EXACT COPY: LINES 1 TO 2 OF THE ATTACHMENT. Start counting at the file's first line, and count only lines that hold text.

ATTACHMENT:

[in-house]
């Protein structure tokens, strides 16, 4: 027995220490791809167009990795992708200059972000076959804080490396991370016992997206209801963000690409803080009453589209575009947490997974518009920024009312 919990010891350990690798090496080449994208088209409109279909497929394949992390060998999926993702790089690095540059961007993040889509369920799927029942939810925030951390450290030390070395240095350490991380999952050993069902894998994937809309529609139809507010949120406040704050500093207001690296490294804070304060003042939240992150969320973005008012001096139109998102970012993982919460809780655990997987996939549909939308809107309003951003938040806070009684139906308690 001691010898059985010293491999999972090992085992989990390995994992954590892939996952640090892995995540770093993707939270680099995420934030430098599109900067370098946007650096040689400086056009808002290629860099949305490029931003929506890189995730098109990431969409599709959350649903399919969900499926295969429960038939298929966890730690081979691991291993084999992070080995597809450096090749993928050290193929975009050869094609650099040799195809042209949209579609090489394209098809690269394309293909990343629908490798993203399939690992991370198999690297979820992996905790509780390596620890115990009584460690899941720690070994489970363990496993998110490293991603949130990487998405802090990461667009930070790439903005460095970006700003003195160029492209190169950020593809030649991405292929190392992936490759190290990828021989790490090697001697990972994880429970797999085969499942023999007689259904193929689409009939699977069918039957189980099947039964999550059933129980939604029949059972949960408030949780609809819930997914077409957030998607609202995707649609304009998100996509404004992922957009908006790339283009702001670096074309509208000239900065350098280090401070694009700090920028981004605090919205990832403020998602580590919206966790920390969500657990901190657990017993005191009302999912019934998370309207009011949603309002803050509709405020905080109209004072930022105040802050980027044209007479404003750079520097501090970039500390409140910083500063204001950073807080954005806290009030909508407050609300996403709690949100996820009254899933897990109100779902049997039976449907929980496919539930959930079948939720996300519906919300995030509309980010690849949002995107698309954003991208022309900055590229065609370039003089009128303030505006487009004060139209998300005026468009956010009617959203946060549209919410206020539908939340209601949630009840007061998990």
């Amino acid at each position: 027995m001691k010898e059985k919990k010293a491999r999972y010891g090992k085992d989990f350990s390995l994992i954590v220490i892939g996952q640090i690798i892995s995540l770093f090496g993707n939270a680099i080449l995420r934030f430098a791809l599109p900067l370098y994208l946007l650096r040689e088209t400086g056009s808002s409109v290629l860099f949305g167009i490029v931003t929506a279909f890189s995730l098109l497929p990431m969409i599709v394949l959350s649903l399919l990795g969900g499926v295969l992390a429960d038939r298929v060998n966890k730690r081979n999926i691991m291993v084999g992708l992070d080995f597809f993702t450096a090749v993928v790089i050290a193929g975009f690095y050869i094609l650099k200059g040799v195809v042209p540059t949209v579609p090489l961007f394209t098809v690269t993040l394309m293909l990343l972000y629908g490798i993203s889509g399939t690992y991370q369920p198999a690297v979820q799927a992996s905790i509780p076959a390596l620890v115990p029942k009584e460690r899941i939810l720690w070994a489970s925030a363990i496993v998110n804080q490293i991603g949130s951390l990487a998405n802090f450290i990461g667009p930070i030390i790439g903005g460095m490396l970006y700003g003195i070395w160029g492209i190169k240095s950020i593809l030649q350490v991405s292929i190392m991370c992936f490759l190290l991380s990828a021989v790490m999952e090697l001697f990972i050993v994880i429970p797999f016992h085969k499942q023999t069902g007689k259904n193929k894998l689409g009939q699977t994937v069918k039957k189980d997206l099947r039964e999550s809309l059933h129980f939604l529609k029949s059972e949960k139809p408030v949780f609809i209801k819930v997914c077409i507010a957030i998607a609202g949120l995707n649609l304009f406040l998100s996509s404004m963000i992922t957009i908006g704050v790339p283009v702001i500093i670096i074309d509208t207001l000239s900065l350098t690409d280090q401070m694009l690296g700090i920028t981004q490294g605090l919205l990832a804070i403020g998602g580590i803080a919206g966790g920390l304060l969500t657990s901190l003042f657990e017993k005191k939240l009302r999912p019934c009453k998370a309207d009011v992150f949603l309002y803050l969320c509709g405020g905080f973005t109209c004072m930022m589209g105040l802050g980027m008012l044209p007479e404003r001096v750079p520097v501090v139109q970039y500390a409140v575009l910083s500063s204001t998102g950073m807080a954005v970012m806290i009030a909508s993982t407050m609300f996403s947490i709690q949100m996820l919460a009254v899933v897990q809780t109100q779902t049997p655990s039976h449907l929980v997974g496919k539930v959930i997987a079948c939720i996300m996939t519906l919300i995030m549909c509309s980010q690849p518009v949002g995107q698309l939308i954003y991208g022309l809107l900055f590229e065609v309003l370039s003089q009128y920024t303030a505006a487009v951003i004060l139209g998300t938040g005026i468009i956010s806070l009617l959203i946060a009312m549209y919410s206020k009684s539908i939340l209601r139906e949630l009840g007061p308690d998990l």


[in-house]
């Protein structure tokens, strides 16, 4: 027995220490791809167009990795992708200059972000076959804080490396991370016992997206209801963000690409803080009453589209575009947490997974518009920024009312 919990010891350990690798090496080449994208088209409109279909497929394949992390060998999926993702790089690095540059961007993040889509369920799927029942939810925030951390450290030390070395240095350490991380999952050993069902894998994937809309529609139809507010949120406040704050500093207001690296490294804070304060003042939240992150969320973005008012001096139109998102970012993982919460809780655990997987996939549909939308809107309003951003938040806070009684139906308690 001691010898059985010293491999999972090992085992989990390995994992954590892939996952640090892995995540770093993707939270680099995420934030430098599109900067370098946007650096040689400086056009808002290629860099949305490029931003929506890189995730098109990431969409599709959350649903399919969900499926295969429960038939298929966890730690081979691991291993084999992070080995597809450096090749993928050290193929975009050869094609650099040799195809042209949209579609090489394209098809690269394309293909990343629908490798993203399939690992991370198999690297979820992996905790509780390596620890115990009584460690899941720690070994489970363990496993998110490293991603949130990487998405802090990461667009930070790439903005460095970006700003003195160029492209190169950020593809030649991405292929190392992936490759190290990828021989790490090697001697990972994880429970797999085969499942023999007689259904193929689409009939699977069918039957189980099947039964999550059933129980939604029949059972949960408030949780609809819930997914077409957030998607609202995707649609304009998100996509404004992922957009908006790339283009702001670096074309509208000239900065350098280090401070694009700090920028981004605090919205990832403020998602580590919206966790920390969500657990901190657990017993005191009302999912019934998370309207009011949603309002803050509709405020905080109209004072930022105040802050980027044209007479404003750079520097501090970039500390409140910083500063204001950073807080954005806290009030909508407050609300996403709690949100996820009254899933897990109100779902049997039976449907929980496919539930959930079948939720996300519906919300995030509309980010690849949002995107698309954003991208022309900055590229065609370039003089009128303030505006487009004060139209998300005026468009956010009617959203946060549209919410206020539908939340209601949630009840007061998990």